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NCJ Number: NCJ 191723     Find in a Library
Title: Evaluating a Weed and Seed Strategy
Author(s): Jan Roehl Ph.D.
Corporate Author: US Dept of Justice, Executive Office for Weed and Seed
Community Capacity Development Office (CCDO)
United States of America
Date Published: 05/2002
Page Count: 45
Sale Source: National Institute of Justice/NCJRS
Box 6000
Rockville, MD 20849
United States of America

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Document: PDF 
Type: Program/Project Evaluation
Language: English
Country: United States of America
Annotation: This report presents an abbreviated, step-by-step approach to a comprehensive local Weed-and-Seed evaluation.
Abstract: A comprehensive evaluation includes a process evaluation that describes how the program operates and whether it is operating as stakeholders intended it to operate, as well as an impact evaluation, which describes how well the program operates and whether it has met stated goals. Five steps are detailed for the components of a comprehensive evaluation of a Weed and Seed project. The first step is planning, which consists of deciding what information is needed and how to obtain it. Advance planning for information collection is critical to the success of all evaluation efforts. The second step is to identify an evaluator. This involves recruiting an experienced evaluator from a local university, private firm, or agency; or it may consist of a self-evaluation from within the Weed and Seed organization. The third step is to describe and assess how the Weed and Seed strategy is actually working compared with how the stakeholders intended it to work. The fourth step is to assess how well the Weed and Seed strategy is working in terms of achieving long-term objectives, such as reducing violent crime in a designated neighborhood, increasing citizen perceptions of safety, and improving neighborhoods physically and economically. The fifth and final step is to communicate evaluation results to appropriate target audiences and use evaluation findings to strengthen identified weaknesses. Keep record systems current and celebrate successes. 3 tables and sample evaluation instruments and forms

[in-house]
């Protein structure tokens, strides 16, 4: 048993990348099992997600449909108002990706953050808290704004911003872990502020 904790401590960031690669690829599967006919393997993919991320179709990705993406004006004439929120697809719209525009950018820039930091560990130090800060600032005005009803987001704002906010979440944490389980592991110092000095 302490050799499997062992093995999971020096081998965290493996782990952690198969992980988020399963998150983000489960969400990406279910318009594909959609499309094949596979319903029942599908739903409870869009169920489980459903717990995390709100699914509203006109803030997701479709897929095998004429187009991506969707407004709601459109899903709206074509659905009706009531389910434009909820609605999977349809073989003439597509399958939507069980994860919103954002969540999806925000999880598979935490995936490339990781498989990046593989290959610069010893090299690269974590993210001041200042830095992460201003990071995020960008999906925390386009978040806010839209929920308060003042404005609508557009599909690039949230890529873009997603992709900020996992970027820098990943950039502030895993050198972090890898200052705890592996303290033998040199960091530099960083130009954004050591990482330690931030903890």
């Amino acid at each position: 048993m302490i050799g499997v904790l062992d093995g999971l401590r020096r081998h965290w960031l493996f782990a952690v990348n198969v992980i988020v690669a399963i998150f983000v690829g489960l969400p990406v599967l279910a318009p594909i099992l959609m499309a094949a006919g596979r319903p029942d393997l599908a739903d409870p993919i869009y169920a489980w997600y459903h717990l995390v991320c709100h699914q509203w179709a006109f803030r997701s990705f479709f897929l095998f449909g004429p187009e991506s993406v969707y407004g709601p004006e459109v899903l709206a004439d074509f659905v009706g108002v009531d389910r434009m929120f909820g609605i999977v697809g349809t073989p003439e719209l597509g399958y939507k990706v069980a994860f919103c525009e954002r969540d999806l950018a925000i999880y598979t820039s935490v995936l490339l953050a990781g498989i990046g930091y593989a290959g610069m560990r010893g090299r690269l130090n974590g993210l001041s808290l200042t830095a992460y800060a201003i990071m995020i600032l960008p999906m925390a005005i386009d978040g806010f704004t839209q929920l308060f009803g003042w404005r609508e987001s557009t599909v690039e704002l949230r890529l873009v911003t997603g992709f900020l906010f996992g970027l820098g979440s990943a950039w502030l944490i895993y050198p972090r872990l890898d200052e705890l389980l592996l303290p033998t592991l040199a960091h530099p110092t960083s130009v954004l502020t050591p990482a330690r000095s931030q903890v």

Main Term(s): Community crime prevention programs
Index Term(s): Program evaluation ; Evaluation criteria ; Evaluation measures ; Evaluation utilization ; Effectiveness of crime prevention programs ; Weed & Seed Programs
   
  To cite this abstract, use the following link:
https://www.ncjrs.gov/App/Publications/abstract.aspx?ID=191723

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